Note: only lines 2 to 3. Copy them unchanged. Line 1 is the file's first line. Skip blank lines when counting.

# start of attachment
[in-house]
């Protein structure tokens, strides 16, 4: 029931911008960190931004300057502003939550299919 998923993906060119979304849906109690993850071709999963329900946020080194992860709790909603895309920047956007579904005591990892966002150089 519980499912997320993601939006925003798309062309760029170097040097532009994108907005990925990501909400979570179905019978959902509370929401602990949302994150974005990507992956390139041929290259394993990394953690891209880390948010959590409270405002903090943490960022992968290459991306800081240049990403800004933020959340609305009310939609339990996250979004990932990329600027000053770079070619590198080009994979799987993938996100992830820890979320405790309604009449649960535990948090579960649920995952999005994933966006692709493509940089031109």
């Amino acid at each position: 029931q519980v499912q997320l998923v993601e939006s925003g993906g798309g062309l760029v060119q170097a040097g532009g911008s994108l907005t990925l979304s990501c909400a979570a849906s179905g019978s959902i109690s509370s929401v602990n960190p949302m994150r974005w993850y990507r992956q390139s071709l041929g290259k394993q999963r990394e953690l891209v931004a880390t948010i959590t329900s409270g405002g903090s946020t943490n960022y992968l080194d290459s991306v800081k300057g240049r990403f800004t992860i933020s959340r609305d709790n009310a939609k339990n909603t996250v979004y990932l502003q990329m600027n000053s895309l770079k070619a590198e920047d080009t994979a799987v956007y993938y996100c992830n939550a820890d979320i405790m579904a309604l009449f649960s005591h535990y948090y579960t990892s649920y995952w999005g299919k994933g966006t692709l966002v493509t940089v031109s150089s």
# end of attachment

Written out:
């Protein structure tokens, strides 16, 4: 029931911008960190931004300057502003939550299919 998923993906060119979304849906109690993850071709999963329900946020080194992860709790909603895309920047956007579904005591990892966002150089 519980499912997320993601939006925003798309062309760029170097040097532009994108907005990925990501909400979570179905019978959902509370929401602990949302994150974005990507992956390139041929290259394993990394953690891209880390948010959590409270405002903090943490960022992968290459991306800081240049990403800004933020959340609305009310939609339990996250979004990932990329600027000053770079070619590198080009994979799987993938996100992830820890979320405790309604009449649960535990948090579960649920995952999005994933966006692709493509940089031109």
């Amino acid at each position: 029931q519980v499912q997320l998923v993601e939006s925003g993906g798309g062309l760029v060119q170097a040097g532009g911008s994108l907005t990925l979304s990501c909400a979570a849906s179905g019978s959902i109690s509370s929401v602990n960190p949302m994150r974005w993850y990507r992956q390139s071709l041929g290259k394993q999963r990394e953690l891209v931004a880390t948010i959590t329900s409270g405002g903090s946020t943490n960022y992968l080194d290459s991306v800081k300057g240049r990403f800004t992860i933020s959340r609305d709790n009310a939609k339990n909603t996250v979004y990932l502003q990329m600027n000053s895309l770079k070619a590198e920047d080009t994979a799987v956007y993938y996100c992830n939550a820890d979320i405790m579904a309604l009449f649960s005591h535990y948090y579960t990892s649920y995952w999005g299919k994933g966006t692709l966002v493509t940089v031109s150089s």